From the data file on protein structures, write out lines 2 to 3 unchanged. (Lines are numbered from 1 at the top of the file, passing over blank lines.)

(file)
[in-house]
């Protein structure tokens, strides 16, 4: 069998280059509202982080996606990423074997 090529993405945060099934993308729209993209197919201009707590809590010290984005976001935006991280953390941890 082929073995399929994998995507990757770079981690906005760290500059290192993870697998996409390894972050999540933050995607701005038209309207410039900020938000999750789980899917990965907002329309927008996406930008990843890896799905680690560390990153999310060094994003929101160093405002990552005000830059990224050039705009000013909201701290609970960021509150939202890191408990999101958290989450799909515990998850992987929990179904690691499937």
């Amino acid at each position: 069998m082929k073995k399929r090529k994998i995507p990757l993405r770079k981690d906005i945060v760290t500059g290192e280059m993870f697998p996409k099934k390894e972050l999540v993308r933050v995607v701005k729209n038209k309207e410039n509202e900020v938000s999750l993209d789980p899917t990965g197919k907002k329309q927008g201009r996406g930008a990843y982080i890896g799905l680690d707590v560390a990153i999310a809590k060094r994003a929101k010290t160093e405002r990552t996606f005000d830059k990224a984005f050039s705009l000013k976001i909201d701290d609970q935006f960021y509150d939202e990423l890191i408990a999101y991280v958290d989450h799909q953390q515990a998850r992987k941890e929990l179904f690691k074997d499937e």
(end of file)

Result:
């Protein structure tokens, strides 16, 4: 069998280059509202982080996606990423074997 090529993405945060099934993308729209993209197919201009707590809590010290984005976001935006991280953390941890 082929073995399929994998995507990757770079981690906005760290500059290192993870697998996409390894972050999540933050995607701005038209309207410039900020938000999750789980899917990965907002329309927008996406930008990843890896799905680690560390990153999310060094994003929101160093405002990552005000830059990224050039705009000013909201701290609970960021509150939202890191408990999101958290989450799909515990998850992987929990179904690691499937």
């Amino acid at each position: 069998m082929k073995k399929r090529k994998i995507p990757l993405r770079k981690d906005i945060v760290t500059g290192e280059m993870f697998p996409k099934k390894e972050l999540v993308r933050v995607v701005k729209n038209k309207e410039n509202e900020v938000s999750l993209d789980p899917t990965g197919k907002k329309q927008g201009r996406g930008a990843y982080i890896g799905l680690d707590v560390a990153i999310a809590k060094r994003a929101k010290t160093e405002r990552t996606f005000d830059k990224a984005f050039s705009l000013k976001i909201d701290d609970q935006f960021y509150d939202e990423l890191i408990a999101y991280v958290d989450h799909q953390q515990a998850r992987k941890e929990l179904f690691k074997d499937e």